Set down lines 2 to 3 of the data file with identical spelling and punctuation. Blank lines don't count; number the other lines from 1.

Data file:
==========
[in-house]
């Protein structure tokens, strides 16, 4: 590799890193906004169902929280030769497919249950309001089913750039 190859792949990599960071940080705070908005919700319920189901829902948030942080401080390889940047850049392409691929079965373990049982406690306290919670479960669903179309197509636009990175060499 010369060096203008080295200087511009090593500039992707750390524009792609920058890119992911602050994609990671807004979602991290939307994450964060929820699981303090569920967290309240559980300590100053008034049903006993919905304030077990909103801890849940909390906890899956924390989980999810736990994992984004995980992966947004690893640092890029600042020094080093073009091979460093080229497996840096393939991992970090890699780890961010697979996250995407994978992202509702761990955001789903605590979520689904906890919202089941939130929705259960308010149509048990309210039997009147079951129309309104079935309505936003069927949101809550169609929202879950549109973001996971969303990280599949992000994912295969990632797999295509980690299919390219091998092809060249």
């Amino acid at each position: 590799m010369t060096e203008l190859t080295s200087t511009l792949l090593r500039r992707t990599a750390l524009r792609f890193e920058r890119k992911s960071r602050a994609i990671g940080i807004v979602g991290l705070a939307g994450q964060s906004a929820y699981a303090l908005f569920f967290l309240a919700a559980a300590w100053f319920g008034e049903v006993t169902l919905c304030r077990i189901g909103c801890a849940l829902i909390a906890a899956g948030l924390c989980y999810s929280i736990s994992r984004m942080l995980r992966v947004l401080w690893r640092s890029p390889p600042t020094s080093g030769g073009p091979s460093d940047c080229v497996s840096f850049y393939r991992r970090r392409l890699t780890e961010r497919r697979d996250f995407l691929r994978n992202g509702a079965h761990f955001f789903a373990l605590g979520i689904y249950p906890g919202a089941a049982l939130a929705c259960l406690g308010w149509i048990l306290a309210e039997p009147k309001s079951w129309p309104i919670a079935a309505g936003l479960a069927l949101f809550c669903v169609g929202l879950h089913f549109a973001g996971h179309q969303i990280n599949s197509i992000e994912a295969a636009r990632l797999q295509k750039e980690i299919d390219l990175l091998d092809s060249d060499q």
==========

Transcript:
């Protein structure tokens, strides 16, 4: 590799890193906004169902929280030769497919249950309001089913750039 190859792949990599960071940080705070908005919700319920189901829902948030942080401080390889940047850049392409691929079965373990049982406690306290919670479960669903179309197509636009990175060499 010369060096203008080295200087511009090593500039992707750390524009792609920058890119992911602050994609990671807004979602991290939307994450964060929820699981303090569920967290309240559980300590100053008034049903006993919905304030077990909103801890849940909390906890899956924390989980999810736990994992984004995980992966947004690893640092890029600042020094080093073009091979460093080229497996840096393939991992970090890699780890961010697979996250995407994978992202509702761990955001789903605590979520689904906890919202089941939130929705259960308010149509048990309210039997009147079951129309309104079935309505936003069927949101809550169609929202879950549109973001996971969303990280599949992000994912295969990632797999295509980690299919390219091998092809060249």
């Amino acid at each position: 590799m010369t060096e203008l190859t080295s200087t511009l792949l090593r500039r992707t990599a750390l524009r792609f890193e920058r890119k992911s960071r602050a994609i990671g940080i807004v979602g991290l705070a939307g994450q964060s906004a929820y699981a303090l908005f569920f967290l309240a919700a559980a300590w100053f319920g008034e049903v006993t169902l919905c304030r077990i189901g909103c801890a849940l829902i909390a906890a899956g948030l924390c989980y999810s929280i736990s994992r984004m942080l995980r992966v947004l401080w690893r640092s890029p390889p600042t020094s080093g030769g073009p091979s460093d940047c080229v497996s840096f850049y393939r991992r970090r392409l890699t780890e961010r497919r697979d996250f995407l691929r994978n992202g509702a079965h761990f955001f789903a373990l605590g979520i689904y249950p906890g919202a089941a049982l939130a929705c259960l406690g308010w149509i048990l306290a309210e039997p009147k309001s079951w129309p309104i919670a079935a309505g936003l479960a069927l949101f809550c669903v169609g929202l879950h089913f549109a973001g996971h179309q969303i990280n599949s197509i992000e994912a295969a636009r990632l797999q295509k750039e980690i299919d390219l990175l091998d092809s060249d060499q």